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Question and Answer

Connor McDonald

Thanks for the question, Geraldo.

Asked: April 07, 2021 - 12:11 pm UTC

Last updated: May 03, 2021 - 4:37 am UTC

Version: 18.6

Viewed 100+ times

You Asked

Hello, Ask TOM Team.

I have an application (is like a report tool) that reads data from a 18c Oracle Database. One day the results return quick but a couple days after it gets slow. When I execute "ALTER SYSTEM FLUSH SHARED_POOL" command the the results return quick again.

What could be the problem?

Thanks in advanced.


and we said...

Not much to go on there, but perhaps check out V$SQL_PLAN over time for differing child cursors for the problematic SQL.

Its possible that plans are changing over time due to (say) statistics feedback and then flushing the shared pool resets things.

Or you could have a parsing issue, and a heavily populated shared pool causes a lengthy parse etc.

Lots of *potential* causes. If you have AWR, check out DBA_HIST_SQL_PLAN to see if plans are changing.


  (5 ratings)



A reader, April 12, 2021 - 9:03 am UTC

Thanks for the response.

I'll check and let you know,


Follow Up

Geraldo, April 12, 2021 - 2:29 pm UTC

I have looked v$sql_plan and v$sqlarea dictionary views and I realized that a single query is repeating multiple times (hard parsing) just changing the value in the OFFSET clause.

FROM schema.table t1 LEFT JOIN schema.table2 t2
ON = LEFT JOIN schema.table3 t3
ON =
AND t1.recep_date >= TO_TIMESTAMP(:recep_date, 'dd-mm-yyyy hh24:mi:ss')
AND t1.recep_date < TO_TIMESTAMP(:recep_date, 'dd-mm-yyyy hh24:mi:ss')
ORDER BY t1.recep_date DESC
OFFSET 20 ROWS --> The are hundreds of this query in v$sqlarea view. Each SQL_ID has a different value in OFFSET clause.

I think this implementation is filling up the shared pool.

What can I do?


Chris Saxon
April 13, 2021 - 4:30 pm UTC

Don't use OFFSET ;)

If you want to continue using it, you can bind the offset value: e.g.:

offset :x rows
fetch next 10 rows only

Follow Up

A reader, April 13, 2021 - 4:35 pm UTC

Thanks for the recommendation.

I will check the link.

Connor McDonald
April 14, 2021 - 2:50 am UTC

glad we could help

Follow Up

A reader, April 22, 2021 - 8:01 pm UTC

I just read the post above about seek method and it is really better.

But what happens if you have an id column (a no ordered sequence in a RAC database) on schema.table t1 and you want to choose that column to be use in the seek method and replace recep_date column for id column? This sequence is not ordered and if it is, it may cause performance issues on a RAC env.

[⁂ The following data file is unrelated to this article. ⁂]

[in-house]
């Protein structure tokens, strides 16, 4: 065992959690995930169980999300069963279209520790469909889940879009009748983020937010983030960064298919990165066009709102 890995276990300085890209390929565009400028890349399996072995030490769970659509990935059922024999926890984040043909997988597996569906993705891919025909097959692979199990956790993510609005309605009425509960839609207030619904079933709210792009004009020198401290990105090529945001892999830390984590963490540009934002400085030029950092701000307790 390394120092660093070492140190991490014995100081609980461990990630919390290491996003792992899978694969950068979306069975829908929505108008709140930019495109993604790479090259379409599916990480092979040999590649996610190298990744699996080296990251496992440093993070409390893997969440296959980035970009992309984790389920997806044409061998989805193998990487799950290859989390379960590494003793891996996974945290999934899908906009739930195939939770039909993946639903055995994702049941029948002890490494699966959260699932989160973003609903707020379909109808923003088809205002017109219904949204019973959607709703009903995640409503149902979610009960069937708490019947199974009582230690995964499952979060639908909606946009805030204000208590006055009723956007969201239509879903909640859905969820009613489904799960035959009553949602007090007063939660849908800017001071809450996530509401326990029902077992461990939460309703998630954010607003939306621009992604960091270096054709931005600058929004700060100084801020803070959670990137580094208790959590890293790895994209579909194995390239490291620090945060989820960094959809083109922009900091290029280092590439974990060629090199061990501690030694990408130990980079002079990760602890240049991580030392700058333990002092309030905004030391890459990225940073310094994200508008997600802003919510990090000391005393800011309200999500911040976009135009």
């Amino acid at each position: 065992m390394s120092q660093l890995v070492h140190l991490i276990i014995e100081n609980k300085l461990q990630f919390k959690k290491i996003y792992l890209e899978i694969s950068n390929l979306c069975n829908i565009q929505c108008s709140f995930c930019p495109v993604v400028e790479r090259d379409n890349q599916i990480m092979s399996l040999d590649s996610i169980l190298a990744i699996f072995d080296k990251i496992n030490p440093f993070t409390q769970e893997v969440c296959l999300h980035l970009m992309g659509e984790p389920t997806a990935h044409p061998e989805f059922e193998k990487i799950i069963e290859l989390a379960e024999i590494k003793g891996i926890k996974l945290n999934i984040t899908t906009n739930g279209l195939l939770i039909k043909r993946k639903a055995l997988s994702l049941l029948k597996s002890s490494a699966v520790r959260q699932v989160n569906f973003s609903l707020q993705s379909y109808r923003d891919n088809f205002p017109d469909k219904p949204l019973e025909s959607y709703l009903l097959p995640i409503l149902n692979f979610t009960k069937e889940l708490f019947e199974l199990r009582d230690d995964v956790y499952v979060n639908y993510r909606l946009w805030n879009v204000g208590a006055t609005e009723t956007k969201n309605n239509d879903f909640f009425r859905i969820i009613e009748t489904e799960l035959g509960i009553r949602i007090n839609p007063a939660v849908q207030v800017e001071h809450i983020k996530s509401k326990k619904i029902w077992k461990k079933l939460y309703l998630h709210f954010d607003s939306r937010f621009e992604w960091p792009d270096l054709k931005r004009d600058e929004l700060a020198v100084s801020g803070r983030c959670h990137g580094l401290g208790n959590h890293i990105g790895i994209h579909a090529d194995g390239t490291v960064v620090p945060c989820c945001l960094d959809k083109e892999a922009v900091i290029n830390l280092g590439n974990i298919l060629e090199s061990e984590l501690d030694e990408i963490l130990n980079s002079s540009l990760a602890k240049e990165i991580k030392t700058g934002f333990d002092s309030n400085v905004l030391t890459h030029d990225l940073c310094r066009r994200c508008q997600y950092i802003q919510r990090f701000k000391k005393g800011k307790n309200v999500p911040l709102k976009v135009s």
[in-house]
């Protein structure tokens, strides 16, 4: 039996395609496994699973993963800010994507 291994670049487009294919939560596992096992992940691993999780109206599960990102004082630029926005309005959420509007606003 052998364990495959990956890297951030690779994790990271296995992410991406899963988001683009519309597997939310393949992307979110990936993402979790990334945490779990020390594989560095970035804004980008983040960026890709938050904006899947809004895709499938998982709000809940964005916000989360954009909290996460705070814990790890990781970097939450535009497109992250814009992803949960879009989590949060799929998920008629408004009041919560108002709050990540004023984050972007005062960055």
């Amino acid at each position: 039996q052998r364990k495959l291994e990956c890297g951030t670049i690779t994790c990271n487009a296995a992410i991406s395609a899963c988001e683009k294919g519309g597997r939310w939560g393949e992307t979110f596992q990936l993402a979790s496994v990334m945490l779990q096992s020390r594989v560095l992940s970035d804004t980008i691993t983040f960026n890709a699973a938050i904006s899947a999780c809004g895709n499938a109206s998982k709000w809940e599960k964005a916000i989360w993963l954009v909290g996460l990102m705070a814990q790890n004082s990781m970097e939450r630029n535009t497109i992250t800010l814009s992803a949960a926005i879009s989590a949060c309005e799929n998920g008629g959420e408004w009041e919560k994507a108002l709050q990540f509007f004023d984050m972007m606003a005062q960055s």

I ask this because maybe the data could look like this using ORDER BY id DESC:

ID                RECEP_DATE
35300289          01/01/21 16:20:15 --> this record was inserted first on the table but by id it is listed first 
35300288          01/01/21 16:20:17 

Connor McDonald
April 27, 2021 - 6:00 am UTC

Any kind of mechanism where you are getting a subset of rows (pagination or otherwise) should generally have a *deterministic* mechanism of carving up the data.

In the case you mentioned, I would order by date (because that is the most intuitive to users) and then by ID as a tie breaker, *unless* you really are sure that ID is the definitive ordering identifier.

(A sequence can be ordered in RAC as well with less overhead than what people think. Its not *no* overhead, but its not a big one either because you can *still* cache them)

Follow Up

A reader, April 27, 2021 - 2:49 pm UTC

But in this case, I can not use seek method although I order rows by date and id DESC because id values are not ordered. So I can not use id > max_id_value condition.

Will I have to order (sequence order) id values to use seek method?

Connor McDonald
May 03, 2021 - 4:37 am UTC

It shouldnt matter that the ID's are not ordered, more that you are ordering them so that you are presenting a logical subset to the user.

The same holds for your date column eg if person 1 does:

- get date/time 10:34:00am
- spend 5 seconds doing work
- commit row

and someone else does

- get date/time 10:34:02am
- spend 1 second doing work
- commit row

then you can *see* a 10:34:02 row in the database *before* you see a 10:34:00 row. What you are seeking to control here is that you don't present an inconsistent pagination where is why seek method is useful

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